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Feb 1922 – On the Camera Coast

There were more world potenates at the opening of Marcus Lowe’s new movie theater in Los Angeles than there were at the disarmament conference in Washington. Some people may have heard of Marshal Foch but they would break their necks to see him the way they did to behold Gloria Swanson in person.  The interior of the theater is by far the most beautiful piece of architecture in Los Angeles. It is of Spanish renaissance, the chief decorator being the users who wear mantillas and high combs. I thought them more beautiful than the movie stars, but of course everyone to his own taste. Fred Niblo was master of ceremonies and he may not be so famous as Foch but I’ll say he is just as brave.  Rudolph Valentino did not show because he is refusing to make personal appearances. Gloria Swanson made a bow from her orchestra seat and the spotlight fell on Constance Talmadge who arose and smiled about a thousand dollars worth.  Movie players Betty Compson, Anita Sterwart, Viola Dane, Alice Lake, Tom Mix, Harold Lloyd, Wesley Barry, Jackie Coogan, Doris May, May McAvoy, Bustor Keaton when introduced all took their respective bows.  The show was late in starting and the night was magical and no one disappointed except the one who refused to show up in support.

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3 Feb 1926 – Hollywood is Laughing at Pola on trip to New Mexico

Hollywood is enjoying a laugh at the expense of Pola Negri in connection with a sudden trip to Albuquerque, New Mexico, on ‘‘oil business.” The film star, it was told by friends, was meeting Rudolph Valentino studio officials, on learning of the trip, wired to return immediately to avoid a publicity scandal. When she arrived in Albuquerque, she was greeted by a dozen reporters and informed there was no oil there. She started back to Hollywood. Upon his arrival here on his way to California, Rudolph Valentino denied he was engaged to Pola Negri and knew nothing about her trip to New Mexico. Valentino asserted he did not know Miss Negri intimately. Pola arrived at Albuquerque at midnight for business reasons, she said, and left at once. The incident gave rise to rumors that the two were to meet and be married.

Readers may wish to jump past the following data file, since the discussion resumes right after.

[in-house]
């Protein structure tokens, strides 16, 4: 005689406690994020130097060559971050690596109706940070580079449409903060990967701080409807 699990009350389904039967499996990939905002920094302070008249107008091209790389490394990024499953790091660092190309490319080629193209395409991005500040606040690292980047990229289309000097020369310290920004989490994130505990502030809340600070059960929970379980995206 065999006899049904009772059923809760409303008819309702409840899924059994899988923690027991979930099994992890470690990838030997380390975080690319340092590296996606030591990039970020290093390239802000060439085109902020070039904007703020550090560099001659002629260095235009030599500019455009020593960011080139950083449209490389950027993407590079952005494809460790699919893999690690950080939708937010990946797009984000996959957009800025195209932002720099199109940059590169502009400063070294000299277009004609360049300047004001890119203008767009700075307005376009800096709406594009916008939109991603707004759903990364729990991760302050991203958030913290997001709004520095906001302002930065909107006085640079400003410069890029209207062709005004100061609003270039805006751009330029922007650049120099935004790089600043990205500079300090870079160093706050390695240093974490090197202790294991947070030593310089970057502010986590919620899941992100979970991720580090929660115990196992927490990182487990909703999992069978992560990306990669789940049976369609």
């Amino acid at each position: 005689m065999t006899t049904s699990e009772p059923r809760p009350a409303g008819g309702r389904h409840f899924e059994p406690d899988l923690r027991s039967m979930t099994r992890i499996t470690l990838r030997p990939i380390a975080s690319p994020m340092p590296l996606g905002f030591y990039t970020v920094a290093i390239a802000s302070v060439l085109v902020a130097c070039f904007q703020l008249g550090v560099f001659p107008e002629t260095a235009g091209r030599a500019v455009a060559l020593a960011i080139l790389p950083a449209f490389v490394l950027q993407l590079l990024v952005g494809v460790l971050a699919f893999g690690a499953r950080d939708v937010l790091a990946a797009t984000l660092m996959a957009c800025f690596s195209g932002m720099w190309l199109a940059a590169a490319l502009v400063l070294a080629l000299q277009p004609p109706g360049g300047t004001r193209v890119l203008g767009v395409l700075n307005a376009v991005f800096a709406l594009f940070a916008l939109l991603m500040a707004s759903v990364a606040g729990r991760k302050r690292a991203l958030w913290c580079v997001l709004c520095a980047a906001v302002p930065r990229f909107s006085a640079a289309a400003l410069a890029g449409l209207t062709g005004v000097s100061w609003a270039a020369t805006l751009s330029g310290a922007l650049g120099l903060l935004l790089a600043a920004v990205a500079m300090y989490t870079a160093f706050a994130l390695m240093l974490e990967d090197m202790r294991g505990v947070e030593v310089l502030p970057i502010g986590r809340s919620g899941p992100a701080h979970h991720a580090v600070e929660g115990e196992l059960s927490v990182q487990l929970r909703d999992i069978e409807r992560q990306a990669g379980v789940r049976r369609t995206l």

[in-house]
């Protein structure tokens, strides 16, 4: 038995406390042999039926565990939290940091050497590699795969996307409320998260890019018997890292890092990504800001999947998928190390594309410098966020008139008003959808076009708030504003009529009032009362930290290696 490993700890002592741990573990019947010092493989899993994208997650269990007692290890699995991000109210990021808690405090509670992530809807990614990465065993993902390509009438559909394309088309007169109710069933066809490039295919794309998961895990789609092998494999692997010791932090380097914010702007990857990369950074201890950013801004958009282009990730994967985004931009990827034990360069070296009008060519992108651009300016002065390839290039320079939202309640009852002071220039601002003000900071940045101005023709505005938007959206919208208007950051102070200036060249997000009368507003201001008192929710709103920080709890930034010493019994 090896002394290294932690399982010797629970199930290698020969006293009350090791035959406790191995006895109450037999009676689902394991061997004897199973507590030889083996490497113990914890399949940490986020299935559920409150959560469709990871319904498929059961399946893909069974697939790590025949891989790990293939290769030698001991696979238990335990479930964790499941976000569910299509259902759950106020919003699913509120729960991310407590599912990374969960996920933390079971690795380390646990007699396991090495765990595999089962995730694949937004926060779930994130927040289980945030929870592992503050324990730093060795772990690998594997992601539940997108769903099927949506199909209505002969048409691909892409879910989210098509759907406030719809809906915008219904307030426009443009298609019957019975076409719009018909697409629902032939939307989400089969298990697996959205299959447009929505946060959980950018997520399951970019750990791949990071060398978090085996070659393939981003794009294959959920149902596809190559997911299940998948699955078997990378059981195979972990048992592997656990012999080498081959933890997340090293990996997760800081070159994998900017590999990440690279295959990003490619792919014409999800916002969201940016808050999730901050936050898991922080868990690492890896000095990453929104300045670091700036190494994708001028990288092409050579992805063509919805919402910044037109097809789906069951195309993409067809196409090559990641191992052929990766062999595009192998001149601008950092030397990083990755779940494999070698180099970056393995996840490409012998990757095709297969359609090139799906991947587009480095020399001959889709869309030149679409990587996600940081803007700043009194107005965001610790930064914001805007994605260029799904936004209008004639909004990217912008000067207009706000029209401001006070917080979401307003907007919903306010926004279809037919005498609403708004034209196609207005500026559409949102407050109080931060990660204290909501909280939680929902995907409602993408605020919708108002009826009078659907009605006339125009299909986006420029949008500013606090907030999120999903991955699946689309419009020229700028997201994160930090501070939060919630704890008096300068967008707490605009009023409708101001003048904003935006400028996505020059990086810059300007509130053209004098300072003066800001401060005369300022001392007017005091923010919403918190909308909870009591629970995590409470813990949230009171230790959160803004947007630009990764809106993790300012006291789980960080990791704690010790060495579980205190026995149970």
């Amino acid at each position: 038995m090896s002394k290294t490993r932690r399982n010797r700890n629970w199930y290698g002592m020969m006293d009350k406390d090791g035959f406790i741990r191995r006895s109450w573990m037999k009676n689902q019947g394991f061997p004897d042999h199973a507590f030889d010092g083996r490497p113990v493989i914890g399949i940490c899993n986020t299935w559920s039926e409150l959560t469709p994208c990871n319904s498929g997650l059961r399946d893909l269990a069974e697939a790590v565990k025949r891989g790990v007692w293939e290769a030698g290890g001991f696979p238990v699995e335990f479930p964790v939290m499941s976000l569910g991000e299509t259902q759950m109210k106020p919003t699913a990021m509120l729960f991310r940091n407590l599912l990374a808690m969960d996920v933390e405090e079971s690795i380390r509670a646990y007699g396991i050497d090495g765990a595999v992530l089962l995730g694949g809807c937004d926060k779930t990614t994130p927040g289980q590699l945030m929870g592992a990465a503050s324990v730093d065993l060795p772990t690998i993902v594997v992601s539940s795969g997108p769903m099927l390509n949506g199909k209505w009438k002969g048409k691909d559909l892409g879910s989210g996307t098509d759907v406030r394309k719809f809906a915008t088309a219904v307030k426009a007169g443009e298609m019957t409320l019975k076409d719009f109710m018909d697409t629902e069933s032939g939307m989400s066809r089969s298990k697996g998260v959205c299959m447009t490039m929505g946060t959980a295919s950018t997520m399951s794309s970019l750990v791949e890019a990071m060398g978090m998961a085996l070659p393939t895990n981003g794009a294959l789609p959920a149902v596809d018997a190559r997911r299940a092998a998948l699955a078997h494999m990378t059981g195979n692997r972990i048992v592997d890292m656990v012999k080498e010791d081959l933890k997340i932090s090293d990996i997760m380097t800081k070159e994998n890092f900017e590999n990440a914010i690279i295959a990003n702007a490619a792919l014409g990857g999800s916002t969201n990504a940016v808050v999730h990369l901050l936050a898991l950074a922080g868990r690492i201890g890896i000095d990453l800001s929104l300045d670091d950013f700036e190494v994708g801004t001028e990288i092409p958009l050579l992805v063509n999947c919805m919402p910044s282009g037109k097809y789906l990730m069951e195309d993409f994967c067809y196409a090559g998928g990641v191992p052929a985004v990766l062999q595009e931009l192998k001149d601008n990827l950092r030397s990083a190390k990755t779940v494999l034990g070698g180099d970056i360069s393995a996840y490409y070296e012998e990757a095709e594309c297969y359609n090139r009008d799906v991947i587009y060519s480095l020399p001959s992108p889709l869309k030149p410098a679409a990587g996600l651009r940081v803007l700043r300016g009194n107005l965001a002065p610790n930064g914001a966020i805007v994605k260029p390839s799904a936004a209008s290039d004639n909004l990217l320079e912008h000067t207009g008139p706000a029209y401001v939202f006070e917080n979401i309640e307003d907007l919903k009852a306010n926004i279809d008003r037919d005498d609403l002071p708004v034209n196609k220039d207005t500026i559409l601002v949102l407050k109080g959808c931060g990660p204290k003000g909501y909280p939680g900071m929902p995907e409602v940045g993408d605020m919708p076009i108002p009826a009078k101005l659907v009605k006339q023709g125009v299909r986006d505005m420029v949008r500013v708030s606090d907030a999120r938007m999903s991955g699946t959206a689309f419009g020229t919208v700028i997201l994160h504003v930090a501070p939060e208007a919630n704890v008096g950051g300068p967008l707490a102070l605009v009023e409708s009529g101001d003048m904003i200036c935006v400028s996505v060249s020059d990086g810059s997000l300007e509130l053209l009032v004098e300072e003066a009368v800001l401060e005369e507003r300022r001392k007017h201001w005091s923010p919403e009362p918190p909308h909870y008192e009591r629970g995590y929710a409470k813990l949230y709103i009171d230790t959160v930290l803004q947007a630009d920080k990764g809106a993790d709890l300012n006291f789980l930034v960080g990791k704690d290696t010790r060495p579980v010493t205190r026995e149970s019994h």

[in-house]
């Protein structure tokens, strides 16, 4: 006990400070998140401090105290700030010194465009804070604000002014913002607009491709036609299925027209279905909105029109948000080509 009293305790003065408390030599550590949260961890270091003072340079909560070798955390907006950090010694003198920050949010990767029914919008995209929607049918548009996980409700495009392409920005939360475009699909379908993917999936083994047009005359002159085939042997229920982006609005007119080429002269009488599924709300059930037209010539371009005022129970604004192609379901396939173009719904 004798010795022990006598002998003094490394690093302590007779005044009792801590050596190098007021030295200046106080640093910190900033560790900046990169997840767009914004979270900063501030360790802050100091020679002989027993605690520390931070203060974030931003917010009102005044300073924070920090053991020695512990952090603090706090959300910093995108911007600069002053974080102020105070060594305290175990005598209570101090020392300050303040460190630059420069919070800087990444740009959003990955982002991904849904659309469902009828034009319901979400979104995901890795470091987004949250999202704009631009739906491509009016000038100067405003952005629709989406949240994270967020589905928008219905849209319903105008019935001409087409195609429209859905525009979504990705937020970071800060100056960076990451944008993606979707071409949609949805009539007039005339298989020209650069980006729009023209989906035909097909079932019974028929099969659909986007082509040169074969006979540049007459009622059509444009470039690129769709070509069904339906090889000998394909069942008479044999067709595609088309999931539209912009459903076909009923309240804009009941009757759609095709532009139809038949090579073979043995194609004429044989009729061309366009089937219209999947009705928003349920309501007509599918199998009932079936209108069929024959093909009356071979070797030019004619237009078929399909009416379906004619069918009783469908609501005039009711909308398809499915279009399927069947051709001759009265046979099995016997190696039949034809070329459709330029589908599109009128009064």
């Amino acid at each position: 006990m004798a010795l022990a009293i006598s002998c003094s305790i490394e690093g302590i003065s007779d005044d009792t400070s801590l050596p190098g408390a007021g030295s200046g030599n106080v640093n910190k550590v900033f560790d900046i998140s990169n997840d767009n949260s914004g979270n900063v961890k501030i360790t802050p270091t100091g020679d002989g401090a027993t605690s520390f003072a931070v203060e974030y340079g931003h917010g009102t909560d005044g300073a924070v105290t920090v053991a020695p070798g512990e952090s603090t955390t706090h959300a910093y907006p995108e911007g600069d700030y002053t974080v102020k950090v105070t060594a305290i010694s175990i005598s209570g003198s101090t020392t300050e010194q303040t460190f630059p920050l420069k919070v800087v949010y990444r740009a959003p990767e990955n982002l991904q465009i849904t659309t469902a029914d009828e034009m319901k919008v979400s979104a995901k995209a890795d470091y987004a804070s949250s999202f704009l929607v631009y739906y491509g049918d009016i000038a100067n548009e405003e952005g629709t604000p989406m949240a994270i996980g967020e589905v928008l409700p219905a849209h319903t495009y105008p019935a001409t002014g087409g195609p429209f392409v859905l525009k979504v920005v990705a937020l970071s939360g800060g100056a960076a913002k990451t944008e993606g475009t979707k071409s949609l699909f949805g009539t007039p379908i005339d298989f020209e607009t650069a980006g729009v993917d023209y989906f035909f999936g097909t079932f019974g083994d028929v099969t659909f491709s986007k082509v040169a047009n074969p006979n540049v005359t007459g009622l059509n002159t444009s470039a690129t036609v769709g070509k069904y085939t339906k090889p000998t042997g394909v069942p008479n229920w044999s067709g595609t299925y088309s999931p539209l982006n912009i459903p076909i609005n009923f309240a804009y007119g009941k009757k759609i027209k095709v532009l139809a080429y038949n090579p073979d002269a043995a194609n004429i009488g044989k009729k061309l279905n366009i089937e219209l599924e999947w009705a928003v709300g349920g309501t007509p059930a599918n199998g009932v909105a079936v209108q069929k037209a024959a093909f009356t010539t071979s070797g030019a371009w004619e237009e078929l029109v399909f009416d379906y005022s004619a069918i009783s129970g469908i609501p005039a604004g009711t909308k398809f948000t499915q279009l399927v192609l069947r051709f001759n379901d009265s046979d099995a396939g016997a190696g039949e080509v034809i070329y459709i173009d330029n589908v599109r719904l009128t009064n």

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1921 – 100 Years Ago Today


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Feb 2021 – This month on Patreon a virtual Valentines dinner date with Valentino


For Patreon Supporters – This is a special month dedicated to all things love and romance.  Valentino was known as the “Great Lover” a man whose captivating effect is synonymous with love.  Our featured article offers a twenty first century exclusive a virtual Valentines romantic dinner date with Rudolph Valentino.

For those wishing to become a supporter to this blog and view exclusive content here is the link below.


Thank you & Happy Valentine’s Day,

Dr. C.R.